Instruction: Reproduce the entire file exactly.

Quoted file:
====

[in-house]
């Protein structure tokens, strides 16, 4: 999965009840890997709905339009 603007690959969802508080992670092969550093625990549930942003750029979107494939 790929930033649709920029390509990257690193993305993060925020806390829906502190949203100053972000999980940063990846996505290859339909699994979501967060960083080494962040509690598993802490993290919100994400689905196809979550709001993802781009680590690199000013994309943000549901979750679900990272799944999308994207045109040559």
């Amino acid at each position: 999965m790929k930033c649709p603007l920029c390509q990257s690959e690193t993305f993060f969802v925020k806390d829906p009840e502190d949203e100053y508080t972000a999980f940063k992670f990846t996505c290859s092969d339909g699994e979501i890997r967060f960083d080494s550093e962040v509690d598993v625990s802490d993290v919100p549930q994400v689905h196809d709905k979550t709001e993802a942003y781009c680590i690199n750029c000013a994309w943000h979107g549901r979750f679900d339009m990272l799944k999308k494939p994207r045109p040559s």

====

[in-house]
């Protein structure tokens, strides 16, 4: 999965009840890997709905339009 603007690959969802508080992670092969550093625990549930942003750029979107494939 790929930033649709920029390509990257690193993305993060925020806390829906502190949203100053972000999980940063990846996505290859339909699994979501967060960083080494962040509690598993802490993290919100994400689905196809979550709001993802781009680590690199000013994309943000549901979750679900990272799944999308994207045109040559």
């Amino acid at each position: 999965m790929k930033c649709p603007l920029c390509q990257s690959e690193t993305f993060f969802v925020k806390d829906p009840e502190d949203e100053y508080t972000a999980f940063k992670f990846t996505c290859s092969d339909g699994e979501i890997r967060f960083d080494s550093e962040v509690d598993v625990s802490d993290v919100p549930q994400v689905h196809d709905k979550t709001e993802a942003y781009c680590i690199n750029c000013a994309w943000h979107g549901r979750f679900d339009m990272l799944k999308k494939p994207r045109p040559s």